Defining Myself

Farah - Sugar Land, Texas
Entered on October 22, 2008
Age Group: Under 18

Defining Myself

People always classify me according to my ethnicity claiming I am either American or Bengali. I believe that I am a combination of both. My return trip to Bangladesh reminds me of this .The pungent aroma of spices combined with the fumes of unrefined diesel hit my nose. I wrinkled it in obvious distaste and loaded my luggage into the dust ridden micro van. I sighed with exhaustion and began to finally observe my surroundings in Dhaka International Airport.

A high wrought iron gate enclosed the narrow driveway. Throngs of locals peered through the rusted bars at me with curious eyes. Their continuous gaze began to make my skin prickle uncomfortably and I quickly turned away. You could feel them criticizing how I looked and stood.

Several hours later, I pulled up in front of an enormous house. The traffic zoomed crazily all around us in every direction imaginable. We had officially arrived to the most remote area I had ever seen… my father’s village. The watchman opened the gate with a nod and led me to the front door. The servants working in the yard stopped and took in my so called “eccentric” style of clothing. I saw their indiscreet disapproval at my jeans and baby doll top. I hugged my jacket closer to myself and impatiently waited for the door to open. Shopna, my eldest cousin, welcomed me as door finally flew open. I blankly smiled and nodded as she continued her greeting in rapid Bengali. With an uneasy feeling, I crossed over the threshold and into the world of my family. Returning to the “Motherland” after ten years made me aware of how much I knew about my heritage and culture. Relatives flocked towards me like magpies that have discovered a shiny new bauble. The blinding spotlight of attention was an unnecessary effect to becoming acutely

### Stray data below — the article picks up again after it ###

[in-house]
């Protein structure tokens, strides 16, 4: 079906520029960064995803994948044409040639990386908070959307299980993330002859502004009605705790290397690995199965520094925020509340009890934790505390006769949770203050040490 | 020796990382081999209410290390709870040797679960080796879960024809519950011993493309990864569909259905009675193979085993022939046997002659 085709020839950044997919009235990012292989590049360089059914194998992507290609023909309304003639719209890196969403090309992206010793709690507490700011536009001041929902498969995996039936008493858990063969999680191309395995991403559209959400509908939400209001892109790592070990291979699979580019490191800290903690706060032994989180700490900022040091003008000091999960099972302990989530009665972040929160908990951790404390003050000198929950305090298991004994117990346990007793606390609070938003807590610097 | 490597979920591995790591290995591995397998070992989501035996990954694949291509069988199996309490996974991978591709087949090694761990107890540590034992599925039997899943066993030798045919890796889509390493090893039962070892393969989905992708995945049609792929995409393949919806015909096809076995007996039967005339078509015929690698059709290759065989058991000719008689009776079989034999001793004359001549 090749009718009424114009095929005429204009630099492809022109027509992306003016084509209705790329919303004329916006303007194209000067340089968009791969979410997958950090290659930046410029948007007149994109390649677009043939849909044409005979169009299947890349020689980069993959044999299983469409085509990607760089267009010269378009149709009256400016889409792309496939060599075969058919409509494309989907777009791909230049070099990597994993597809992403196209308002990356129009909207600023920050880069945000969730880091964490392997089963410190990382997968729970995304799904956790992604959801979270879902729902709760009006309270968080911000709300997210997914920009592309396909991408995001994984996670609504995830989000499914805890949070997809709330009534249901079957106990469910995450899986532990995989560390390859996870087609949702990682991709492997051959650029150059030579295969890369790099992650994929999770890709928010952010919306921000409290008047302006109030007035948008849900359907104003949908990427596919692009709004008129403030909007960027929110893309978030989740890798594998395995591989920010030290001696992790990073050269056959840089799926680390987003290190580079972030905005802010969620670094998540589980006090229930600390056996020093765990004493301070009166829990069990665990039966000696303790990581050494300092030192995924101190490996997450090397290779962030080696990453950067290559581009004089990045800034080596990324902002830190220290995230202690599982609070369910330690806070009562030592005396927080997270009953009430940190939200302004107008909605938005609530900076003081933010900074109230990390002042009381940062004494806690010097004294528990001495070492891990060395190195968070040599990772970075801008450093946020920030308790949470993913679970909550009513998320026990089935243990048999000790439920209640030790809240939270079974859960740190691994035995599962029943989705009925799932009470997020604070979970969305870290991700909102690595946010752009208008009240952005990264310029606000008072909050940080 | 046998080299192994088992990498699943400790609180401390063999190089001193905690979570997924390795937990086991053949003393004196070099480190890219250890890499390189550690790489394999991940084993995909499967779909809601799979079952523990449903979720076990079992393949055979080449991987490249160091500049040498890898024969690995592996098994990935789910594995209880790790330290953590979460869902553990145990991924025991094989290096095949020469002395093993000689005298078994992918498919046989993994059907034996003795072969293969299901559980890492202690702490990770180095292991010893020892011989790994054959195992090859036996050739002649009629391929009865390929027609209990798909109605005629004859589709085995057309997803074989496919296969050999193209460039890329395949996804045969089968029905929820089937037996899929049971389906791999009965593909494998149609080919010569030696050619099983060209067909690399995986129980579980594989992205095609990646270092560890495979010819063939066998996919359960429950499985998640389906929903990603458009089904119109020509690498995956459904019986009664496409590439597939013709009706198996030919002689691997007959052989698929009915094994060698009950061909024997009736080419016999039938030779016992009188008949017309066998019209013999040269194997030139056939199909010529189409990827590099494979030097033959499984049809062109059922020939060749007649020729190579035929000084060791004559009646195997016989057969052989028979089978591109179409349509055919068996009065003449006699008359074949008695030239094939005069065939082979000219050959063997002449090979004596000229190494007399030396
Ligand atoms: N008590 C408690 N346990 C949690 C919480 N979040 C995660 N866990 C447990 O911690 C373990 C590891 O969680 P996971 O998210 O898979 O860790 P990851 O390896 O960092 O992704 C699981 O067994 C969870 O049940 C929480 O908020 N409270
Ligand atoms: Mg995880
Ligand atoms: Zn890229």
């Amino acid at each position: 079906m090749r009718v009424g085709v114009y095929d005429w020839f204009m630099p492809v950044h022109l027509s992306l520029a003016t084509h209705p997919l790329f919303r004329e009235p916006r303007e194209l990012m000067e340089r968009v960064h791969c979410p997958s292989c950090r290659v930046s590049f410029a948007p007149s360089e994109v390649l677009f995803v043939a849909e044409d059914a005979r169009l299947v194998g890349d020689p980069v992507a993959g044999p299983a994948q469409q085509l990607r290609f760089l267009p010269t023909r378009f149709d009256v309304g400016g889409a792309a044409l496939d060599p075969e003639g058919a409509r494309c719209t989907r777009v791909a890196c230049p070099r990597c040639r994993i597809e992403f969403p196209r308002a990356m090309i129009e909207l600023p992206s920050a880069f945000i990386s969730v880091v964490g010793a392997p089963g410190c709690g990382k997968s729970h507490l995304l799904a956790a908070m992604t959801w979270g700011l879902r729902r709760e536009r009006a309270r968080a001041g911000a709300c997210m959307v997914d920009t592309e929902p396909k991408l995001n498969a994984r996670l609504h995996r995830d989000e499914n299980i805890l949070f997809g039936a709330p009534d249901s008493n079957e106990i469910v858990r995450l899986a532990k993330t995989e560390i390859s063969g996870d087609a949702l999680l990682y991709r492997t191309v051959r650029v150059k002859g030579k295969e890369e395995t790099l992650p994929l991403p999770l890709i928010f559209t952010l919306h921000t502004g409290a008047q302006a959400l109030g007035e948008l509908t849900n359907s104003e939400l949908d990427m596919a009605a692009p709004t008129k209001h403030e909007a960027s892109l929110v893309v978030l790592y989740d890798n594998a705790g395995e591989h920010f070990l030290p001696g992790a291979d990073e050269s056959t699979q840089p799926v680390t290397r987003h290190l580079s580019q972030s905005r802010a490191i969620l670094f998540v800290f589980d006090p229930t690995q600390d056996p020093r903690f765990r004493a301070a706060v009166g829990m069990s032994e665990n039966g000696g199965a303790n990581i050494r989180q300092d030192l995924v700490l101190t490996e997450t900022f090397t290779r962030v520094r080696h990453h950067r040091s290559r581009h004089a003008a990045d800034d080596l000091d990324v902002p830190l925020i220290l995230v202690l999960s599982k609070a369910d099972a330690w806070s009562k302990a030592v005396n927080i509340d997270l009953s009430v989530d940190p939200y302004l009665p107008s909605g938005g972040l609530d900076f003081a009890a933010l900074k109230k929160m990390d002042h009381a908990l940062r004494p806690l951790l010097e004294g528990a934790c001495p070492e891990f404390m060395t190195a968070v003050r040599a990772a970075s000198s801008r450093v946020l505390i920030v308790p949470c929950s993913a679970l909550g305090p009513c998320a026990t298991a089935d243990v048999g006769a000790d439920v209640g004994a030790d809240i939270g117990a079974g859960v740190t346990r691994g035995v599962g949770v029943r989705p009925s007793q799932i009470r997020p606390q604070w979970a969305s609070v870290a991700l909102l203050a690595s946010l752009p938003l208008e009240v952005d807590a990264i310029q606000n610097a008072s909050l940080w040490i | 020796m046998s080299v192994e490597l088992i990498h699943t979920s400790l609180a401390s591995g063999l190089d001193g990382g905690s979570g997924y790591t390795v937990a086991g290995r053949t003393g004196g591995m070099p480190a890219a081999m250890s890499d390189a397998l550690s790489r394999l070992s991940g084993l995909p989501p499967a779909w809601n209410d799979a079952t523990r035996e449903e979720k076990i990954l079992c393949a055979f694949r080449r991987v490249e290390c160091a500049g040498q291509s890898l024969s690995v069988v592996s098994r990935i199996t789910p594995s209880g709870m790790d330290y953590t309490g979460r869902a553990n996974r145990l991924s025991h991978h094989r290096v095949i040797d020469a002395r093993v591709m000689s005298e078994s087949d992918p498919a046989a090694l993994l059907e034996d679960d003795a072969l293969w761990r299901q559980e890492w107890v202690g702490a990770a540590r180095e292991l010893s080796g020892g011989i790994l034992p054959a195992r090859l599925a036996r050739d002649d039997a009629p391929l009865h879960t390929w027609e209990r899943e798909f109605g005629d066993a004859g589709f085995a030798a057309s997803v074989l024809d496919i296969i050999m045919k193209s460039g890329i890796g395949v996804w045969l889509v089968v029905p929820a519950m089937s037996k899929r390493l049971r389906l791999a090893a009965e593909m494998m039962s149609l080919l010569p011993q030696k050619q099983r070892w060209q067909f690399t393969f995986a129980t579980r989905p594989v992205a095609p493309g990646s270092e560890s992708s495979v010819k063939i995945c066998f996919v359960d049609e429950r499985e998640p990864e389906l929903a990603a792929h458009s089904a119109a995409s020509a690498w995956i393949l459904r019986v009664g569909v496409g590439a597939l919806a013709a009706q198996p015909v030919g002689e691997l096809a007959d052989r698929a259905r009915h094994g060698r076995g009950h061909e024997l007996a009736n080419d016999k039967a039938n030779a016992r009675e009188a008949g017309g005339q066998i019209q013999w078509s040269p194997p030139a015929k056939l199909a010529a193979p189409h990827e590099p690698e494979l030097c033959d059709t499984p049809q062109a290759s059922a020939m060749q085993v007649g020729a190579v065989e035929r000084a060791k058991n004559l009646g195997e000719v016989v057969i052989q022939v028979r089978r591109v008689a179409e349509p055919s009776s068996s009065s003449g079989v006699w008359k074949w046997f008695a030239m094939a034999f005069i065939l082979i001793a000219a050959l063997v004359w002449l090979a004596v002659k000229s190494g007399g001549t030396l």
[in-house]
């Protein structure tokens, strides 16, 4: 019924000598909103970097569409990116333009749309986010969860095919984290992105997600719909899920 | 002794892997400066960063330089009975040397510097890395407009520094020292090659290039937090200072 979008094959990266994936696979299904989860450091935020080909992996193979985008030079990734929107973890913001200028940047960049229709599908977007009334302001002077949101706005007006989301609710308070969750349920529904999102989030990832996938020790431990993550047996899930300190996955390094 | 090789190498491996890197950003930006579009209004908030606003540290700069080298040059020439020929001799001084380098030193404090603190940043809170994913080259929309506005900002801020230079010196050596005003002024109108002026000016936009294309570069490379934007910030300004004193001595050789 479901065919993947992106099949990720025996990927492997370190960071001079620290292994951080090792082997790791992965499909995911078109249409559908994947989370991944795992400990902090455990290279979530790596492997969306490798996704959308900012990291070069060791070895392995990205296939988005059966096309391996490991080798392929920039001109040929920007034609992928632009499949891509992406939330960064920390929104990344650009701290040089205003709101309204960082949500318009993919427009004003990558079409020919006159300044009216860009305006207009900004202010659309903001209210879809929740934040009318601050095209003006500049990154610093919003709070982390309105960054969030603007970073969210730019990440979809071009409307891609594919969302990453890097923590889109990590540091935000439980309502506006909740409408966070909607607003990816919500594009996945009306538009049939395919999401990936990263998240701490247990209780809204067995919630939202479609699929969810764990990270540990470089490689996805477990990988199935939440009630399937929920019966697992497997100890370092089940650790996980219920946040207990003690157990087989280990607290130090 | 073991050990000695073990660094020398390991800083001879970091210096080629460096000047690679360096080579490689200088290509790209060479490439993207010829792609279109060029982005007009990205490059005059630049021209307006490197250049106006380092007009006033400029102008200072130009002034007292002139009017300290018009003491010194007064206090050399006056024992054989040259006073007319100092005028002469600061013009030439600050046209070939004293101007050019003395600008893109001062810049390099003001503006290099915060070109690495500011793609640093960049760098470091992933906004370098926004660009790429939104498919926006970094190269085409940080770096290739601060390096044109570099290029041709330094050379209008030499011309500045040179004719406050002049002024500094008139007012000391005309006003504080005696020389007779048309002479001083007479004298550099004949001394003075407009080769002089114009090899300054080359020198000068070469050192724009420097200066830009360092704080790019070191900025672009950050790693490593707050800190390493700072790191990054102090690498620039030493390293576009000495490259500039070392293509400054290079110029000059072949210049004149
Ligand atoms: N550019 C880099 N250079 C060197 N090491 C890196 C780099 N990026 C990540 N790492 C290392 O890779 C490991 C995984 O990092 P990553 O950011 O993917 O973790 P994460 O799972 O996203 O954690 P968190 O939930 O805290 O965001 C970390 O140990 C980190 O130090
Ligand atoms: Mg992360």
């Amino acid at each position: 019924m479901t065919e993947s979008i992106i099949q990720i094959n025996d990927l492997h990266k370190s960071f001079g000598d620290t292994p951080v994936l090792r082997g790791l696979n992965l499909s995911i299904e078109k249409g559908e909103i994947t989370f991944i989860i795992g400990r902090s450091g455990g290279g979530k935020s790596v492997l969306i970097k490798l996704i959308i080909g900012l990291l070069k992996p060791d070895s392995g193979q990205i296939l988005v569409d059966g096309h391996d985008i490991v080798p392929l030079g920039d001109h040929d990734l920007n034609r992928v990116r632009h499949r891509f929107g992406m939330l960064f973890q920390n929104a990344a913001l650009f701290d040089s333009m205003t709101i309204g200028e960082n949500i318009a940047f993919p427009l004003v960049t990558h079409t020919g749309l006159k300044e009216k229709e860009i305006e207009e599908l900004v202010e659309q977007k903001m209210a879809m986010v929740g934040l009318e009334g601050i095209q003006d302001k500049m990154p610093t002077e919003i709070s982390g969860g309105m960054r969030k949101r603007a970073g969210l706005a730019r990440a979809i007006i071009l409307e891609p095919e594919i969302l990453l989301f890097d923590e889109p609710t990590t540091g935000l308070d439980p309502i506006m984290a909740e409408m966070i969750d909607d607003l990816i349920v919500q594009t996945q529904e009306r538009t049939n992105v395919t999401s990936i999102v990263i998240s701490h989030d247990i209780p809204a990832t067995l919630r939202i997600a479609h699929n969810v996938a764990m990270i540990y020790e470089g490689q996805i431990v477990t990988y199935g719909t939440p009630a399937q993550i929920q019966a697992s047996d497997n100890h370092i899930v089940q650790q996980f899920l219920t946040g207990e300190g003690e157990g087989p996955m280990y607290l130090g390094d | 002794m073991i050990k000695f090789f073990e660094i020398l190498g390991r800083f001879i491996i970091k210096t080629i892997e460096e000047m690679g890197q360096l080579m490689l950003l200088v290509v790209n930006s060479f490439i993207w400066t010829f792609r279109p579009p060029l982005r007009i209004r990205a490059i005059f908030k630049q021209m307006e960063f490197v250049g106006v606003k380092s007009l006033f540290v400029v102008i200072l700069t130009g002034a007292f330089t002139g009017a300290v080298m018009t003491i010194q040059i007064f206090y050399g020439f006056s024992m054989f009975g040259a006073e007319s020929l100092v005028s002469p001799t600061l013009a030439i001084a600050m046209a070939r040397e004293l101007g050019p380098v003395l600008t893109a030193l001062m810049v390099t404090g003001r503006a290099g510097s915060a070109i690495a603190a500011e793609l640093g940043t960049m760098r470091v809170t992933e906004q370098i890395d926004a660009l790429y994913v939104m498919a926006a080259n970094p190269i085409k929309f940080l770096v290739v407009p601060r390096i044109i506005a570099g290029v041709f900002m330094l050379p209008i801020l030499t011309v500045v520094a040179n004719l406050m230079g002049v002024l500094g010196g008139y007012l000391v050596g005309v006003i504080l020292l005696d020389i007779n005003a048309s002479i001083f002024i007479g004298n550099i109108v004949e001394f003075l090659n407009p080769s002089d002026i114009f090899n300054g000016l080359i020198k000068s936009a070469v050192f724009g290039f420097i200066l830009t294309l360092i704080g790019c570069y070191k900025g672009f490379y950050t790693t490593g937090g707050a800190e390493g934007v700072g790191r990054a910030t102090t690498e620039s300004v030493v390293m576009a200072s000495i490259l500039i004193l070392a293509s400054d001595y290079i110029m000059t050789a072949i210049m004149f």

self-conscious. I could hear distant aunts prattling on and on in Bengali next to me asking each other if I knew how to speak Bengali myself…oh my look at those clothes…SUCH an AMERICAN. They then glanced at me and saw me watching, and hastily pasted “innocent” smiles upon their faces.

The week dragged by slowly and steadily. My mother put me into multiple social events in order to mingle and meet new people as well as long forgotten cousins from the past. My favorite among the never ending herd of cousins woke me up in order to show me the town one day. At this point of my expedition in the Motherland, I had learned the ways of the “people” and dressed in the normal Bengali/Indian attire. An Auntie complimented my dress, which in turn, I thanked her smoothly in Bengali. Every member of the family in the vicinity as well as villagers walking by stopped and stared in astonishment.

I smiled and flouted off with the stampede of cousins following after me. The watch man curtly nodded as we passed by and I heard the whisper of a villager speaking to her friend in broken English,” Who know she know language? Perhaps America Schmerica is not corrupting mind of young girls!” I sighed with a true sense of accomplishment. As we roamed aimlessly throughout the village, the children pointed out the ponds, rivers, favorite trees, the local school, the grumpy newsstand man, the nice beverage vendor and the grazing cattle. I strolled along with them and almost didn’t notice the resolute stares at me. The little annoyances that were absolutely unshakeable were now hilarious compared to my victory over the language barrier. To the people of Bangladesh, I proved that I was not an oblivious, bizarre “American” bred Bengali, but a successful outcome of a cultural blend.